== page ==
A proportion of federal cases go to trial. When a federal case is set for trial, the district judge will usually set a pretrial conference a week or two before the trial date. At the pretrial conference, the parties will argue about how the trial should be conducted.
The typical federal trial involving appointed counsel lasts two to three days to a week. At the trial, the defendant has the right to testify - or to not testify, and if he or she does not testify, that cannot be held against the defendant by the jury. The defendant also has the right to "confront" (i.e., cross-examine) government witnesses, and can use the subpoena power of the court to secure evidence or witnesses for trial.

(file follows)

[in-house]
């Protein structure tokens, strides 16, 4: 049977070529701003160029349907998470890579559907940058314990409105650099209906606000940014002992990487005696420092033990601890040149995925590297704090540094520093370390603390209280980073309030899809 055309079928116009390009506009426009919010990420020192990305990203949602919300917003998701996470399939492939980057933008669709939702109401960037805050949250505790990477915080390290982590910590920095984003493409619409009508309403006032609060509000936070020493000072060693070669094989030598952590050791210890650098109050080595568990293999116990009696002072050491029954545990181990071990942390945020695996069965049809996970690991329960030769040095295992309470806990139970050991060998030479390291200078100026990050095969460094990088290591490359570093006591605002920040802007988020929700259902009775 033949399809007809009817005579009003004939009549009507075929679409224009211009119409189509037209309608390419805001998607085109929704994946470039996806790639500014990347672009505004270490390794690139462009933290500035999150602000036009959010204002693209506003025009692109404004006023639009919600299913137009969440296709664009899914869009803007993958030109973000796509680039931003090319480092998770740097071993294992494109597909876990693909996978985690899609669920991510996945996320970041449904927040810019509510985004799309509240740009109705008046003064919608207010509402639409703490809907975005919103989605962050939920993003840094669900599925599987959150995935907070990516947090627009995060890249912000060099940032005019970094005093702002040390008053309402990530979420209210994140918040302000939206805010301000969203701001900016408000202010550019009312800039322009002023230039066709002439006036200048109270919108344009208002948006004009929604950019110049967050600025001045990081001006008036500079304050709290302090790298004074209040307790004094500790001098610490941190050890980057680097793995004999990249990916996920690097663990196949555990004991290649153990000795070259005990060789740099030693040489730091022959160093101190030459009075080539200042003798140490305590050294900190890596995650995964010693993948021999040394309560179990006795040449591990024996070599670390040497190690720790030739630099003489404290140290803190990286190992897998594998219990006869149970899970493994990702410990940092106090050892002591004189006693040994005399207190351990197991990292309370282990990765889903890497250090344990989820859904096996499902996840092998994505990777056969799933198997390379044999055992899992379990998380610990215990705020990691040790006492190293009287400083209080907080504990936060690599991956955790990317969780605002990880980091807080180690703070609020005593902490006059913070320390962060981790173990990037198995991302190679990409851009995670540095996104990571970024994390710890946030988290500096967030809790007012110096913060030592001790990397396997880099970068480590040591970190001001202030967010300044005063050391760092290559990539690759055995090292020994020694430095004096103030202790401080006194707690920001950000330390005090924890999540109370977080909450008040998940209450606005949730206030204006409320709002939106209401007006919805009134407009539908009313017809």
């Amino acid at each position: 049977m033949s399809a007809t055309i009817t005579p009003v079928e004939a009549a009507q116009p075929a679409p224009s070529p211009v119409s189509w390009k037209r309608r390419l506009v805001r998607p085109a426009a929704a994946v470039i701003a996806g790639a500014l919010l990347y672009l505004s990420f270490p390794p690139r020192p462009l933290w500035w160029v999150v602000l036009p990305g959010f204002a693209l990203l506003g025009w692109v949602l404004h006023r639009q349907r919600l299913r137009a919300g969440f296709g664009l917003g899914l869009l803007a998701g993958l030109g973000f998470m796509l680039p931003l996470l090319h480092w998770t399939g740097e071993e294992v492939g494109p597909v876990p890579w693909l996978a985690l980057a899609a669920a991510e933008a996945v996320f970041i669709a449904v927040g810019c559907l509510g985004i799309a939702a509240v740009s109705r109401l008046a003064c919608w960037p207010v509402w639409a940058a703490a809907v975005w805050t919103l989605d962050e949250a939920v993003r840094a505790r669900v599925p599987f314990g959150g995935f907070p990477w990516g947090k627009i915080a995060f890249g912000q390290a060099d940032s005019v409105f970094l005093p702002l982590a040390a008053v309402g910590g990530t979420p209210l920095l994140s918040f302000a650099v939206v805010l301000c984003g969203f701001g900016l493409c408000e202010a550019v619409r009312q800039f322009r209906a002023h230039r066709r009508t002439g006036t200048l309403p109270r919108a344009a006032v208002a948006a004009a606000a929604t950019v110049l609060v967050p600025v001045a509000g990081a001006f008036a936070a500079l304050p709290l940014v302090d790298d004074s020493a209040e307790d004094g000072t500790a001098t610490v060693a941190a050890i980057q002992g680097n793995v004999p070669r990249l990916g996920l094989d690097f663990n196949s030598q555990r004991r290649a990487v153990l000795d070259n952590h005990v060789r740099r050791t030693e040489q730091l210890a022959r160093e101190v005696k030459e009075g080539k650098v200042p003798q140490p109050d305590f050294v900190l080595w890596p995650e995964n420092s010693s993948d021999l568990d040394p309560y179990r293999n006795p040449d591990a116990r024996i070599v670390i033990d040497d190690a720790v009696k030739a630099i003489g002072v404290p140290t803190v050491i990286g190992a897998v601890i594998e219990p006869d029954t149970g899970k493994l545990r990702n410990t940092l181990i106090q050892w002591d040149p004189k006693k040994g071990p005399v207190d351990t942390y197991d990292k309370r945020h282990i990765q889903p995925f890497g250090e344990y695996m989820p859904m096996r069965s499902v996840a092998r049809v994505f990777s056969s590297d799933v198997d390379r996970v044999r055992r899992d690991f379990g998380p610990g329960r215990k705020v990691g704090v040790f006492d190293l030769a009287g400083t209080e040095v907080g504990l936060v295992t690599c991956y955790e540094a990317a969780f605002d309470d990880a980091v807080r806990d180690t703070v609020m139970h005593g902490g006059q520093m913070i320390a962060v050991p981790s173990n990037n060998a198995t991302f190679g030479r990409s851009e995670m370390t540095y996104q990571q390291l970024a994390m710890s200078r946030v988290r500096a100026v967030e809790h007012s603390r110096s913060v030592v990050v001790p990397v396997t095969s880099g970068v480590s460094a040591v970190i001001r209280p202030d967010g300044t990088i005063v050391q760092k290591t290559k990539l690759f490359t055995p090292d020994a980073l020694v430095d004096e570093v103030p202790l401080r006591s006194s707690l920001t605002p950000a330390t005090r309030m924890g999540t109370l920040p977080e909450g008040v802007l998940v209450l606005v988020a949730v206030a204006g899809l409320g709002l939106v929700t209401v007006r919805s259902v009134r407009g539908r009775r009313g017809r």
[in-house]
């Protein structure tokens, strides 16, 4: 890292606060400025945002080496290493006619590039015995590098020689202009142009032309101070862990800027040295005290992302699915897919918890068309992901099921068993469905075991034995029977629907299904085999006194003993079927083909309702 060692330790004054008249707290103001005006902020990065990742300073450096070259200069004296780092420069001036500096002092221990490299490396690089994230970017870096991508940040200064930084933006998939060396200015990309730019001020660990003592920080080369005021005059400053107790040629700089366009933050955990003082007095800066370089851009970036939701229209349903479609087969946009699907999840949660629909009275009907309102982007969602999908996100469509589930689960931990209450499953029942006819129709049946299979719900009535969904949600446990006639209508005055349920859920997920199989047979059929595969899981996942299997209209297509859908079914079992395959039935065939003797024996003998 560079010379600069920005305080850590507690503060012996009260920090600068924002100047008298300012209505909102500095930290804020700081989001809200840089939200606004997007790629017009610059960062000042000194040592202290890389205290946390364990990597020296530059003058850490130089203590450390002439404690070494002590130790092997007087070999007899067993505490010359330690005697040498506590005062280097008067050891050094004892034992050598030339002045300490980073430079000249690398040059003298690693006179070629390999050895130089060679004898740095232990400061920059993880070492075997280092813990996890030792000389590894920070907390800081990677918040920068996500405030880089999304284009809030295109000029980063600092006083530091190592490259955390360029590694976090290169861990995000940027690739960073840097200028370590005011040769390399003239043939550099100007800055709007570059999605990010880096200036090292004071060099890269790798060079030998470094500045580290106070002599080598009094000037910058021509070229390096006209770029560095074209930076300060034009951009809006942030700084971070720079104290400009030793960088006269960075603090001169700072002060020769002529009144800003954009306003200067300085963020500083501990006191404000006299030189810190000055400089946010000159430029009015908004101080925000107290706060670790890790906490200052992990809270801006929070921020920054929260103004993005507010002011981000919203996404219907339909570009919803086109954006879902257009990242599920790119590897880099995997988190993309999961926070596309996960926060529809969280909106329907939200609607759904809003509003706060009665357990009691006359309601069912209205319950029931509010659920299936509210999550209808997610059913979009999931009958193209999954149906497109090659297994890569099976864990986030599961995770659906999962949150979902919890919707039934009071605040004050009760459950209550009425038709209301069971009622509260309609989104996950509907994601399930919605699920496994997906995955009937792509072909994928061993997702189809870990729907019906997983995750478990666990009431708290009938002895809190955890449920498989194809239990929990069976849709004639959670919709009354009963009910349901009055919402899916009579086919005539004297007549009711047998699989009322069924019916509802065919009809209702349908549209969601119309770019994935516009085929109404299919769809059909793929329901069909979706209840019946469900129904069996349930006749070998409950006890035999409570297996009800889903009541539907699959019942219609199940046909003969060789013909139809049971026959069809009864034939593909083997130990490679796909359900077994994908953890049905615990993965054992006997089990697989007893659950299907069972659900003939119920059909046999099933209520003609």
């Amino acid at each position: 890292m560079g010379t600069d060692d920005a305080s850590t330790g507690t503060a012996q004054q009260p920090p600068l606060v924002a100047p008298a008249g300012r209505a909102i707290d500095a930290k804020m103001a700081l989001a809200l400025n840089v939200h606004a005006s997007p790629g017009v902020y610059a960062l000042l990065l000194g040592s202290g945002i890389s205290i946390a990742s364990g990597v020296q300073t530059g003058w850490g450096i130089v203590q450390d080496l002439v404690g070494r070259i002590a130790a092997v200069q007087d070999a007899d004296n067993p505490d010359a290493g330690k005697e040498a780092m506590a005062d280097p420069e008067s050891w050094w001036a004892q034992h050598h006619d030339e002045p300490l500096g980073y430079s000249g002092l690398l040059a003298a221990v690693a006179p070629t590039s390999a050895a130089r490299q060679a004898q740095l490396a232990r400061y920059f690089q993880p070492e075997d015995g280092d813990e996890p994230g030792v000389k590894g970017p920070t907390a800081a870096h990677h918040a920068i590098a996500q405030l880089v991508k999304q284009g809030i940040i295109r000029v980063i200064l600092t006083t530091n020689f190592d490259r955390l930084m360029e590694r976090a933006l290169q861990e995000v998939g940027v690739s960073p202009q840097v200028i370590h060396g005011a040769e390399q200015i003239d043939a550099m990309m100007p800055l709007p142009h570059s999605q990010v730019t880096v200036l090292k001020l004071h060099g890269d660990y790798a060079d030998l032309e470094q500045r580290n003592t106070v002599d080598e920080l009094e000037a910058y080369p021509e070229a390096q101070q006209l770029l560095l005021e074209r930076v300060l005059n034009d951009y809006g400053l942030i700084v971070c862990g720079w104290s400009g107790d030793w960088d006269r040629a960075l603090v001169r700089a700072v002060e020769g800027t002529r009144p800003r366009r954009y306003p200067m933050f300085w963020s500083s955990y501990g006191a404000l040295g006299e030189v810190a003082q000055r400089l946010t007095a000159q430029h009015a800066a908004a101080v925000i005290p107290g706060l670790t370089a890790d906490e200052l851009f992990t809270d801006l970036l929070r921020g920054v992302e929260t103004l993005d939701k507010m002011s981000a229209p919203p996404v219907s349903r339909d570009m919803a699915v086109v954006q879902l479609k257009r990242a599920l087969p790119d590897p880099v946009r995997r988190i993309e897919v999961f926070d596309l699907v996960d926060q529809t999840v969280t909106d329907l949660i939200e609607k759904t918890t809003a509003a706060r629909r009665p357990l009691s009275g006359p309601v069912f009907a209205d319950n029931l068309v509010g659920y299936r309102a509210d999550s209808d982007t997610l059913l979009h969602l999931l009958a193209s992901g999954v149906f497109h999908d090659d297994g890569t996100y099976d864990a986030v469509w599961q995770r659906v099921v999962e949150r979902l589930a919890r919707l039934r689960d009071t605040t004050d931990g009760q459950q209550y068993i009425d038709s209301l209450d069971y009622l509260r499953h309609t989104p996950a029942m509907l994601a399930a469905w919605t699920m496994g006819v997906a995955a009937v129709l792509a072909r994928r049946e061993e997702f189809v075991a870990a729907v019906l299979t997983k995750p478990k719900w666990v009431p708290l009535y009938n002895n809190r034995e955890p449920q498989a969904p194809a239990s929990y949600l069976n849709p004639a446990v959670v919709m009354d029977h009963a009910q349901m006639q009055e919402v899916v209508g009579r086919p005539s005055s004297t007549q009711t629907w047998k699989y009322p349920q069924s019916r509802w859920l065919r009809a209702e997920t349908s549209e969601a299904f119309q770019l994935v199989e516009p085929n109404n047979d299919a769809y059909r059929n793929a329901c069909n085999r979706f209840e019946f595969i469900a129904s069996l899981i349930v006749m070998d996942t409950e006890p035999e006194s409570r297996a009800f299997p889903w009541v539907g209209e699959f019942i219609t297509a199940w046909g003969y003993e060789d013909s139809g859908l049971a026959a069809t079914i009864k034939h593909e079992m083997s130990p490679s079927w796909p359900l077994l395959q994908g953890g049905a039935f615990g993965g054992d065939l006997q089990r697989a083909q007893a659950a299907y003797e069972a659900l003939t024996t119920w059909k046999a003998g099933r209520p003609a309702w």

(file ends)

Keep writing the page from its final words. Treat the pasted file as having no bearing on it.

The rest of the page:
The defendant need not prove him or herself innocent; the government bears the burden of proving the defendant guilty beyond a reasonable doubt as to every element of a charge. Only if a jury of twelve citizens is unanimous as to every element of a charged offense will a defendant be found guilty of that charge. A "not guilty" verdict will end the case.